For nearly 80 years, the old Eastern span of the Bay Bridge extended from Oakland to Treasure Island, but in its afterlife, its steel pieces are now reaching across California as the materials are in more than a dozen public art projects.
Oakland artist Katy Boynton was one of 15 California-based artists who received an allotment of the salvaged steel set-aside for art projects when the bridge was dismantled, making way for a sleek new bridge.
Inside her studio space in Oakland’s American Steel building, Boynton and a team of volunteers have been busy grinding and hacking at her award of 69 tons of steel.
“How many millions of people have driven over this to and from their lives every day,” Boynton said recently, beaming at the stack of steel beams occupying a formidable corner of her space.
Hornblower Cruises commissioned Boynton to transform the steel into new infrastructure for its Pier 3 location in San Francisco. For the project she’s building a series of towers, barriers, and even a large drape of wind chimes as an ode to a similar feature of the 1939 Golden Gate International Exposition on Treasure Island.
“It’s the best use of this metal when they took it down,” Boynton said, “instead of just recycling all of it somewhere else, to be giving it to artists to use in a different way.”
Hornblower’s pier is moored with a pair of giant paddlewheel boats as well as several other passenger boats. The new steel pieces will help direct passengers to their respective vessels. But they’ll also pay homage to Treasure Island and that big steel bridge looming just off in the distance.
“We think the metal makes a very strong statement and will allow us to tell the story of the Bay Bridge,” said Joe Wyman of Hornblower.
The recycled steel trusses, inbrued with rivets and eight decades of wear, is finding similar use in projects from the Bay Area to Tahoe to Joshua Tree where artists are building a gate for an arts center.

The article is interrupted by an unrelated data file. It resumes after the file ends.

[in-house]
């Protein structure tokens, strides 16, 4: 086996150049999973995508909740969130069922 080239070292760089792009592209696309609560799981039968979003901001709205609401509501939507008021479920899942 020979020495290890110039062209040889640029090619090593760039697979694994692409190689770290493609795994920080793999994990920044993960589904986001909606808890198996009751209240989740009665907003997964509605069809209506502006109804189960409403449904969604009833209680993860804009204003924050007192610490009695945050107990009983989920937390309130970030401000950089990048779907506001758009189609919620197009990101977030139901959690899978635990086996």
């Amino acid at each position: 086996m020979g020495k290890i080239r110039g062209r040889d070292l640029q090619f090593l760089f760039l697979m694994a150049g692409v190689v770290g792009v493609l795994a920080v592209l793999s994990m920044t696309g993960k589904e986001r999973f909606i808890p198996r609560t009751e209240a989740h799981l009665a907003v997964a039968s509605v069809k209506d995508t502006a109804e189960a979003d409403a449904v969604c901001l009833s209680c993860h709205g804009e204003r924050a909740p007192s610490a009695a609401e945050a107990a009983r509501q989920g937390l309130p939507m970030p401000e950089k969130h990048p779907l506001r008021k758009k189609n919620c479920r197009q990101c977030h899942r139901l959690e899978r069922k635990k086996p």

Artist Sean Paul Lorentz is constructing a steel sculpture on the Petaluma River. Artist Tom Loughlin is creating a sculpture for Treasure Island that will also be a sound sculpture. Anton Standteiner will use the steel to build a railroad platform for a miniature riding railroad at Truckee Donner Parks.
Boynton said the historic Eastern span, which famously partially collapsed during the 1989 Loma Prieta Earthquake, is infused with a vast history that includes a deep sense of responsibility
“There was something else I could feel in my gut that I couldn’t quite place,” Boynton said. “And after awhile I realized ‘Oh, I am literally feeling the weight and magnitude of how important this steel is.’”
For Boynton’s volunteer Anthony James, working on the steel project is full-circle journey. He was one of six union iron-workers who dismantled the original East span.
“You could say I’m pretty attached to the steel,” James said. “Not only my blood, sweat and tears tearing it down — I get to put it all back up.”
Inside the dim warehouse-turned-art studio, sparks leapt in every direction as Boynton and her crew readied the steel pieces for the next phase of welding into new shapes and angles. The smell of burning steel permeated the air as Boynton bounded from her tiny office past the pile of antiquated steel preparing to begin its new life — bridging the past into the future.